Garage Biohacking: A Really Bad Idea

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Garage Biohacking: A Really Bad Idea
By: Scott Aughenbaugh
@saughenbaugh

Biohacking, a quasi–do it yourself editing process on living organisms, is further along than you may think. As Joi Ito, director of the MIT Media Lab, recently said, “A few years ago this would be Nobel Prize–winning stuff. Now you can do it in a kitchen.” Case in point: Synbiota, a Toronto-based biotech organization, recently unveiled a new kit to hack E. coli for $395. While several of today’s most important companies likewise started out of a garage (such as Apple, Amazon, and Google), providing biohacking capability to the general public presents unwanted security challenges in the near and long term.

In the near term, hacking of E.coli may seem harmless. However, someone with the means and access to our food could attempt to use the commercially available biohacking kit with the deadlier H30-Rx strain of E.coli, which is responsible for thousands of deaths in the United States every year. Longer term, trends in biotechnology may create the potential to edit life itself. Recent examples include reengineering viruses like HIV to attack other viruses, research to change a disease like avian flu (H5N1) and increase transmissibility, dormant diseases coming back to life, and our ability to sequence ancient DNA. At this moment in time, we are less than 10 years away from someone having access to a serious pathogen, without direct access to the original virus. This means diseases such as the plague and smallpox or flu strains or even Ebola may be available for download in the not too distant future.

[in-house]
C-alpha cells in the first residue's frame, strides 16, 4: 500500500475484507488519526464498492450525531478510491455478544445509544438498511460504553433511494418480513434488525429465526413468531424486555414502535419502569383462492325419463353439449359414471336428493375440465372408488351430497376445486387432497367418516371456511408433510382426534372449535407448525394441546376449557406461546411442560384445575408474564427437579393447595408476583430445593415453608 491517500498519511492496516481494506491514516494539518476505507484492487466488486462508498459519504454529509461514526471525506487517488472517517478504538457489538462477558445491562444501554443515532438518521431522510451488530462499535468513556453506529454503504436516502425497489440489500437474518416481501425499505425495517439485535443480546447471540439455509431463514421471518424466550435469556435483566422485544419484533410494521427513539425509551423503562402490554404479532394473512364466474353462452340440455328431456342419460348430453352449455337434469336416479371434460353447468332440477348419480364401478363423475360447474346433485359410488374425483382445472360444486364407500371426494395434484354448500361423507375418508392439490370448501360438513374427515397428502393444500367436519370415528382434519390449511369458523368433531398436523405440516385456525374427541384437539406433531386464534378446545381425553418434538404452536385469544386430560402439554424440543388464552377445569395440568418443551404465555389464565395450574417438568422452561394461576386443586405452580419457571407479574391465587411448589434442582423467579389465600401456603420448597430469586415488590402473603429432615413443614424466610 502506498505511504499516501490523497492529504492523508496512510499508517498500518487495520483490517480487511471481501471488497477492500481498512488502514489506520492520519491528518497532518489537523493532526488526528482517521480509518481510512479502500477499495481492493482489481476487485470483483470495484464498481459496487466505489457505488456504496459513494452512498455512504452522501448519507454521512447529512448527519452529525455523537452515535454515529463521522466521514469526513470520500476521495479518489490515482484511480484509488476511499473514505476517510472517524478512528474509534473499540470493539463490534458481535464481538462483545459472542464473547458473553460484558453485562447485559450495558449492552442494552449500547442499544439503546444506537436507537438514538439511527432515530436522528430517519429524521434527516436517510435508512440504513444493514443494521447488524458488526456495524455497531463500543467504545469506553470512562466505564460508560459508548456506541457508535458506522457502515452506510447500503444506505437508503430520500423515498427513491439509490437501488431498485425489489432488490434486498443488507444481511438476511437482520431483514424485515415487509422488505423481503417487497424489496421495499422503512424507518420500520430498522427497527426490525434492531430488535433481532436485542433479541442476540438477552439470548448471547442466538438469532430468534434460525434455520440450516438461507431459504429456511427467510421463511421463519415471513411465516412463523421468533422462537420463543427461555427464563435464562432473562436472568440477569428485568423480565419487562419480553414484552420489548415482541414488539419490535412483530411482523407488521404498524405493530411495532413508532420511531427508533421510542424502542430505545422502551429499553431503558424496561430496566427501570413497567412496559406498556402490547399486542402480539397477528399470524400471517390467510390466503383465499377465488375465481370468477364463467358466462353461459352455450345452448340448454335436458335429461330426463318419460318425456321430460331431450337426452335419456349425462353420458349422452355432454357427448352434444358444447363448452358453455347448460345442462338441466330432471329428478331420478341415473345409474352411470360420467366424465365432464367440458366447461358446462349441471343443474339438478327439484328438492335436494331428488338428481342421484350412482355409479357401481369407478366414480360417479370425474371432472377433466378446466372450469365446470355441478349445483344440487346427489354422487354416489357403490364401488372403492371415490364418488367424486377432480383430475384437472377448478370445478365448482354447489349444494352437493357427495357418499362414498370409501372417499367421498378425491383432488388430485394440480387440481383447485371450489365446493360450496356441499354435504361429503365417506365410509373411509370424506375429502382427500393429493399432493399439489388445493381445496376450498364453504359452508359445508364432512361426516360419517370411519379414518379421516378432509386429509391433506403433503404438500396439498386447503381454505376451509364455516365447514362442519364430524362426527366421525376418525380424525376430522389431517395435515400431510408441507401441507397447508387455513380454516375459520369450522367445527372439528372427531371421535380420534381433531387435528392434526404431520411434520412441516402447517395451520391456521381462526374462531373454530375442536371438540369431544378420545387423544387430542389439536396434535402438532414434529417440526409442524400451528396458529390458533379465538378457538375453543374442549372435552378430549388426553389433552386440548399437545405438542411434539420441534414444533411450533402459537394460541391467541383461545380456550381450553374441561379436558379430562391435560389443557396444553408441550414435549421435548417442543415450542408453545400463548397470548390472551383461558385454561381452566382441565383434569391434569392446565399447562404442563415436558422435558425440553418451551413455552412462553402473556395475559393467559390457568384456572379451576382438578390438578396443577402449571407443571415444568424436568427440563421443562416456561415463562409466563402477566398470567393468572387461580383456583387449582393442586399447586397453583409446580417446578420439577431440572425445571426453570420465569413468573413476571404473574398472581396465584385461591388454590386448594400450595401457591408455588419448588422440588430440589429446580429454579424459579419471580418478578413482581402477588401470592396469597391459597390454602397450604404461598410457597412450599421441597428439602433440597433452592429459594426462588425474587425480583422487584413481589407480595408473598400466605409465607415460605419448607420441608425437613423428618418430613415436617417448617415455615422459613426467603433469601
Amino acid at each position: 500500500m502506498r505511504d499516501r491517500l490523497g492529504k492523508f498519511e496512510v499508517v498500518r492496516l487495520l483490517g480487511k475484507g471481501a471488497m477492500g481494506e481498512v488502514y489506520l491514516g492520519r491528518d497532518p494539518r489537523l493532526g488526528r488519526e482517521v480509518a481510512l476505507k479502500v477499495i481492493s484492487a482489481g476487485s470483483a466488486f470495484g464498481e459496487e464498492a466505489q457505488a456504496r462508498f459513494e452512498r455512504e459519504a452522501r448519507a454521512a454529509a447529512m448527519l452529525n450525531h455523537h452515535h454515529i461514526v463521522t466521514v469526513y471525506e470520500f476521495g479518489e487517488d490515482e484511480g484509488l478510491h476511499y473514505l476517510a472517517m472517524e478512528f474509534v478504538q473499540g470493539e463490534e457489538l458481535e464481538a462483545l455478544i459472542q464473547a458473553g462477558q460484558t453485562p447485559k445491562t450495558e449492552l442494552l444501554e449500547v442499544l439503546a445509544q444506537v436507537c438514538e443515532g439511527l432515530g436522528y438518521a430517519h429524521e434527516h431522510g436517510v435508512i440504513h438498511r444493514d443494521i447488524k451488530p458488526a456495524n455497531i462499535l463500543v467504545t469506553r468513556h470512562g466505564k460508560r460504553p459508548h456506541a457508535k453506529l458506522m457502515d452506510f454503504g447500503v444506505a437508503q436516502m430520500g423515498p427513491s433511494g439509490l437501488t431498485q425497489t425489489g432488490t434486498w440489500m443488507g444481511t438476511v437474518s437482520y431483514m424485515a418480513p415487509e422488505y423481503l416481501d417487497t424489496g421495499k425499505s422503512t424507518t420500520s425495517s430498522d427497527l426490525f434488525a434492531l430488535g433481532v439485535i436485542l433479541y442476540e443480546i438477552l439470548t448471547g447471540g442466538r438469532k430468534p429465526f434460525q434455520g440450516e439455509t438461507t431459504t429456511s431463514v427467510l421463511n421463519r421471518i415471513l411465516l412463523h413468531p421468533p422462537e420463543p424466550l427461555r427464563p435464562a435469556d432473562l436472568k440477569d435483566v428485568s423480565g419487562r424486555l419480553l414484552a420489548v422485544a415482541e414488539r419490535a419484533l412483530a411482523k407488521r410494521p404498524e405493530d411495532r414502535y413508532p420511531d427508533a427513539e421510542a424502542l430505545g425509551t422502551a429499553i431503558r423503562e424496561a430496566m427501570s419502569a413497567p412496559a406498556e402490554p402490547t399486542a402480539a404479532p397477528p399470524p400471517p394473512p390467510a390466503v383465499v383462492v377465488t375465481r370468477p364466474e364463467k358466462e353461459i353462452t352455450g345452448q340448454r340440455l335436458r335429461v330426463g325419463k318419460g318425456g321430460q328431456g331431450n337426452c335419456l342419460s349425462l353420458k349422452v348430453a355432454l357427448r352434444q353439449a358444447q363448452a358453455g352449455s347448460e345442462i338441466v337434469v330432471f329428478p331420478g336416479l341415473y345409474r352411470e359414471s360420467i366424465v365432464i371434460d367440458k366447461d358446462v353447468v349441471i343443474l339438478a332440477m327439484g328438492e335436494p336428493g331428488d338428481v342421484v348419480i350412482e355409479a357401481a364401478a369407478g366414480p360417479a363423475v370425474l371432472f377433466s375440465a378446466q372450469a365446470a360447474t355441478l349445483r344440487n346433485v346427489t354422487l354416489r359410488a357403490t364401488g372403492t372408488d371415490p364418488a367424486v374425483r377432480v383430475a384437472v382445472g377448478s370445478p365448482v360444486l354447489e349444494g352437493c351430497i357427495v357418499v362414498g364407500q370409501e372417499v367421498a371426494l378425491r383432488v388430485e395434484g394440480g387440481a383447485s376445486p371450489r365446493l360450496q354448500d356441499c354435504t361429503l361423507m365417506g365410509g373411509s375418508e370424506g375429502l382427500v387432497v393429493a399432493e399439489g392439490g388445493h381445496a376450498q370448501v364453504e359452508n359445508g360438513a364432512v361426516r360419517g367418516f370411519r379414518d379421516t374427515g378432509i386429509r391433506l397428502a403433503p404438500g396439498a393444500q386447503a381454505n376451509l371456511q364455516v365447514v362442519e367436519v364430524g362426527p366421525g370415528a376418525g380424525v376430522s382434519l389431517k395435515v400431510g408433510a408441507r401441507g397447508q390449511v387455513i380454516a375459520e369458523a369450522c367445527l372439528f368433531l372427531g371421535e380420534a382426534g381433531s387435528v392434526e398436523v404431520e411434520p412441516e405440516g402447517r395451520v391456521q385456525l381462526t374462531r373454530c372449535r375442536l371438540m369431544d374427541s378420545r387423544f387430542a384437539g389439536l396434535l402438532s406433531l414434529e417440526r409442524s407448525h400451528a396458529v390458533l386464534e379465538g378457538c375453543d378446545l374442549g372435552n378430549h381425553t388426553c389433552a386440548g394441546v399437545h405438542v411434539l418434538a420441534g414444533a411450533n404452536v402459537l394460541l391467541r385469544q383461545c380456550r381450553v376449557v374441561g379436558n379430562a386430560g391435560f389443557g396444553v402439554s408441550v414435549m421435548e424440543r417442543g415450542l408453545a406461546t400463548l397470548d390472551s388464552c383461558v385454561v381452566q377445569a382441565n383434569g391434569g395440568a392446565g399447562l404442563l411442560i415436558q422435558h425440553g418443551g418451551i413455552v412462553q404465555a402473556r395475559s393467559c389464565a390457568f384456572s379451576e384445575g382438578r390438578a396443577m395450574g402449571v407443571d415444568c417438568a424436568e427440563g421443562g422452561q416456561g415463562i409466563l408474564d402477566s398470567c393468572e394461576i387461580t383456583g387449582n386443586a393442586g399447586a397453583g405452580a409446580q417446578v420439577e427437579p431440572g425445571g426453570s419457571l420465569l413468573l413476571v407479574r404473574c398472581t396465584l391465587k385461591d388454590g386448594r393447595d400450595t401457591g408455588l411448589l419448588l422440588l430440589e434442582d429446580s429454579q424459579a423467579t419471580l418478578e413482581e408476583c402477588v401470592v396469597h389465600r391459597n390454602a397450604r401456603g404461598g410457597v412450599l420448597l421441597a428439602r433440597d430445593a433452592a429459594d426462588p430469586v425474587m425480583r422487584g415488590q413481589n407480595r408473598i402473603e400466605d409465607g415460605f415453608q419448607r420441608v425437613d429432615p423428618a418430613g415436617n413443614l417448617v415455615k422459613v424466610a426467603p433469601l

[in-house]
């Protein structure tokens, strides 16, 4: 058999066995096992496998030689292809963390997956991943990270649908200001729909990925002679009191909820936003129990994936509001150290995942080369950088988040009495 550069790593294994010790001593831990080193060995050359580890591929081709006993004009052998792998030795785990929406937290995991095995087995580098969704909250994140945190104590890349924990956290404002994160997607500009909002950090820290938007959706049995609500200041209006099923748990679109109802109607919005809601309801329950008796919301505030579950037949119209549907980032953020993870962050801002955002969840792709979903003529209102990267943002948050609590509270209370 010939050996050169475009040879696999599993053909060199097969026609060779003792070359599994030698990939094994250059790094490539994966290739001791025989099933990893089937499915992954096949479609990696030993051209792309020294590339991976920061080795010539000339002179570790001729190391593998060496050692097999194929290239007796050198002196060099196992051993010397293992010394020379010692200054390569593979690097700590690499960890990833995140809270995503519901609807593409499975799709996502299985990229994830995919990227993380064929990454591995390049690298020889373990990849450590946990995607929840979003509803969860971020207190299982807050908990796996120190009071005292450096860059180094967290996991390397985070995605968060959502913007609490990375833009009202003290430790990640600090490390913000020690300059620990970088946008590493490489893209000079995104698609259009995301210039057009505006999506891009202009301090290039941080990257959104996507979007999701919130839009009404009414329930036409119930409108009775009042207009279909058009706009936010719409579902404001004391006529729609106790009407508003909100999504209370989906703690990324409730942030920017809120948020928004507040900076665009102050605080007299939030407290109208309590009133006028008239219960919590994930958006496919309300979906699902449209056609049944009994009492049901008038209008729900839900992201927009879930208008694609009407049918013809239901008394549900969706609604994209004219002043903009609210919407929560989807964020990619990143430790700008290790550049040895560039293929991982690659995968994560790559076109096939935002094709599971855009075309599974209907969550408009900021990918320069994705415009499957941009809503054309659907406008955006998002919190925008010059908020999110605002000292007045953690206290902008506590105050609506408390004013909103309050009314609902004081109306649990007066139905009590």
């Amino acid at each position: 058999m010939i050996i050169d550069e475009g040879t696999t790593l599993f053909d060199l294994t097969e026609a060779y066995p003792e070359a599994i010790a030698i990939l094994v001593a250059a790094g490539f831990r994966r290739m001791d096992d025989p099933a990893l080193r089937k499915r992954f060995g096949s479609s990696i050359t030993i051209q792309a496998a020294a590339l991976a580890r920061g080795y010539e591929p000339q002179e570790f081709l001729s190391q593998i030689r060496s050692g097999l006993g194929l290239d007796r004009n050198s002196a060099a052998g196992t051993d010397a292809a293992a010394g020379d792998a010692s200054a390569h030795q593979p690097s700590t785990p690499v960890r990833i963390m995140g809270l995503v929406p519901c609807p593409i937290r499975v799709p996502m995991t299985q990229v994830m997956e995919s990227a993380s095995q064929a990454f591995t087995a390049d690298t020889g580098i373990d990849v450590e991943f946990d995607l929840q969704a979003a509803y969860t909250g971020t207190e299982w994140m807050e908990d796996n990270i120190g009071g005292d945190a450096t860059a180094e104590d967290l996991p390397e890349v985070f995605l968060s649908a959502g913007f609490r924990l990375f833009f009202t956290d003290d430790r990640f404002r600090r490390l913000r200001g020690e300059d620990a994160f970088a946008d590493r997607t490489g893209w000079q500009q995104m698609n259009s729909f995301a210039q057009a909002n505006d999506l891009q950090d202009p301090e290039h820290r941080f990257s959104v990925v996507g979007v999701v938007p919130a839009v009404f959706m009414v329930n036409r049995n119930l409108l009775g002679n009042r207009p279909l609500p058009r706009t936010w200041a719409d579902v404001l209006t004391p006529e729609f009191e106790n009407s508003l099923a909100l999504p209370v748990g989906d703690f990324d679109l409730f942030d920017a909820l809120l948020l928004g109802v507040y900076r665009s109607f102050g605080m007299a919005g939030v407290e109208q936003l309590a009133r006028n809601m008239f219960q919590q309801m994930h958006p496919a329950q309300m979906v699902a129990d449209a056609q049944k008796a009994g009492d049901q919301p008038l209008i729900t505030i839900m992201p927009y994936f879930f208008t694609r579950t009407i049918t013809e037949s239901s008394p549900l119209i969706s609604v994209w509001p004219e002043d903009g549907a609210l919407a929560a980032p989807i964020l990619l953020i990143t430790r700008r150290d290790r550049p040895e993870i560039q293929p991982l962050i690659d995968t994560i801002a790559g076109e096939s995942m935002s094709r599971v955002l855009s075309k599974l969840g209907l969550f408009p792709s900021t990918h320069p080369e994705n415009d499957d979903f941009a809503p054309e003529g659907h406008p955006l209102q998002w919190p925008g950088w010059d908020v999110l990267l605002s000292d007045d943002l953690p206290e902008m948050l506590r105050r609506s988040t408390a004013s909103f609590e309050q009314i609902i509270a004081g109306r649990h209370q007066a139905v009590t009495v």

There is an opportunity now to start a dialogue about the ethics of these changes. Some biologists have already taken a stand against making new editing techniques public in the hope that we spend more time studying the long-term effects of such an approach. The policy community should join in this debate in order to identify ways to strengthen U.S. and global frameworks that can limit the security concerns that the coming proliferation of biotechnology capability may create.

Scott Aughenbaugh is a deputy director of Strategic Futures at the Center for Strategic and International Studies (CSIS). Other posts by .

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